Mississippi normally doesn’t get much attention during presidential elections because it’s virtually guaranteed to go to the Republican nominee. The last Democrat to carry the Magnolia State was Jimmy Carter in 1976, and since then the state has only continued to shift further to the right.
It’s illustrative to look at the percentages that the GOP presidential nominee has received in Mississippi over the past two decades.
• 58%, Donald Trump, 2016
• 55%, Mitt Romney, 2012
• 56%, John McCain, 2008
• 59%, George W. Bush, 2004
• 58%, George W. Bush, 2000
No matter who the candidates are on either side, the Republican is a sure bet to get a firm majority of between 55% and 59%. If Barack Obama, who was hugely popular among the state’s sizable black population, could not break that pattern, then it’s almost guaranteed that no other Democrat can.
In spite of that, billionaire Mike Bloomberg is pouring millions into a campaign in Mississippi. Mississippi Today reported this week that the former New York City mayor has hired 24 full-time staffers in Mississippi leading up to the March 10 primary. No other Democratic candidate has more than two.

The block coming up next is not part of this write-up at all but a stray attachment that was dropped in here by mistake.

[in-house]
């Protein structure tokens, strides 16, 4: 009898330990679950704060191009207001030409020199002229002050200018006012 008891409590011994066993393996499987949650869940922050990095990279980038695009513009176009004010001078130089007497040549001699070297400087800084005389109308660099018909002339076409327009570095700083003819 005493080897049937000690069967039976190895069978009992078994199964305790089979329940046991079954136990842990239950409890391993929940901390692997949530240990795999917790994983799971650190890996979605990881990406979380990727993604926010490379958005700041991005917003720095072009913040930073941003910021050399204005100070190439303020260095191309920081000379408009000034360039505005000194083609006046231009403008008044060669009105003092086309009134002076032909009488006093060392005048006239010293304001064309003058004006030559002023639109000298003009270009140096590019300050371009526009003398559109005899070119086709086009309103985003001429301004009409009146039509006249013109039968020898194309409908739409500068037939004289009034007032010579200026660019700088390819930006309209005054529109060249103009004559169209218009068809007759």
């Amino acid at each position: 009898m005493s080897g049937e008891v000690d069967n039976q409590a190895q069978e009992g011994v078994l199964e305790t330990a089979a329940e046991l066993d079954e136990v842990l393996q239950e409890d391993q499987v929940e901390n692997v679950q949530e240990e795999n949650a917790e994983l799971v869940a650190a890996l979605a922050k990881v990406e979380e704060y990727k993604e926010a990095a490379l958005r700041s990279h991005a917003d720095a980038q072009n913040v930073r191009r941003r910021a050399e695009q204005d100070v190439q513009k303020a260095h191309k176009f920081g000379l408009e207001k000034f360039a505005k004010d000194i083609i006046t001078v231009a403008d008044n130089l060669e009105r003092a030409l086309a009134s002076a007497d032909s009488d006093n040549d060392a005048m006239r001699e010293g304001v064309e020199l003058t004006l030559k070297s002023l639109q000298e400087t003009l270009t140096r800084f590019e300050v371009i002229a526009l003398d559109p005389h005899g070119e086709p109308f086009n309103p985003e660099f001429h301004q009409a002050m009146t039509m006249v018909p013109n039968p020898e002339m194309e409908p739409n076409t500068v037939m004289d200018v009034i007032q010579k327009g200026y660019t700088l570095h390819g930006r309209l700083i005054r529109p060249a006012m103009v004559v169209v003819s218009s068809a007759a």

And Bloomberg has spent at least $2.3 million in Mississippi on TV ads, according to FCC records tracked by FiveThirtyEight referenced in the Mississippi Today story. No one else has put in more than a paltry $25,000 by longshot Tom Steyer.
So why is Bloomberg, a savvy businessman, pouring so much money into what is bound to be a losing effort? The only explanation that makes sense is that Bloomberg is maneuvering to get attention to his campaign by winning a large number of state primaries, and the easiest way to do that is to campaign hard in states where the other candidates aren’t trying.
That could well lead him to his party’s nomination. After that, Bloomberg could focus on the swing states that could actually have bearing on the outcome of the race.
Although it’s off-message for a party that preaches it represents the little man to have an affluent mogul essentially buy the nomination, Bloomberg does represent the party’s best hope. The other Democratic candidates are too extreme to attract the independent voters who went overwhelmingly for Trump in 2016.
Whatever the outcome of the Democratic primaries, you can bet that Mississippi will be no more than an afterthought by the time the general election rolls around in November. The Republican lock on Mississippi politics guarantees that no statewide race will go to a Democrat for many years to come, and presidential candidates from both parties are well aware of that, regardless of Bloomberg’s pre-primary efforts.